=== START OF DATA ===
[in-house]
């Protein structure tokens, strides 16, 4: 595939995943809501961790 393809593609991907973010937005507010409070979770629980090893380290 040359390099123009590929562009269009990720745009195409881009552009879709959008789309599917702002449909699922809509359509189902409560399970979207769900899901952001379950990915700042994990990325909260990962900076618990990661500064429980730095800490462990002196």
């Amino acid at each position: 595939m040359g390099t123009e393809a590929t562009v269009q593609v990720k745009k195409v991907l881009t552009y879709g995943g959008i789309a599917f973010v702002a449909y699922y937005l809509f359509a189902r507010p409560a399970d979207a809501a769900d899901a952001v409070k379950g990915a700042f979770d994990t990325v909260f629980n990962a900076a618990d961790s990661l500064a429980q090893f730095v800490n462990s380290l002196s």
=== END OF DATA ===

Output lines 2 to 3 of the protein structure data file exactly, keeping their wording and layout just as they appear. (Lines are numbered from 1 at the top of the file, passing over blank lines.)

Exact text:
């Protein structure tokens, strides 16, 4: 595939995943809501961790 393809593609991907973010937005507010409070979770629980090893380290 040359390099123009590929562009269009990720745009195409881009552009879709959008789309599917702002449909699922809509359509189902409560399970979207769900899901952001379950990915700042994990990325909260990962900076618990990661500064429980730095800490462990002196």
């Amino acid at each position: 595939m040359g390099t123009e393809a590929t562009v269009q593609v990720k745009k195409v991907l881009t552009y879709g995943g959008i789309a599917f973010v702002a449909y699922y937005l809509f359509a189902r507010p409560a399970d979207a809501a769900d899901a952001v409070k379950g990915a700042f979770d994990t990325v909260f629980n990962a900076a618990d961790s990661l500064a429980q090893f730095v800490n462990s380290l002196s």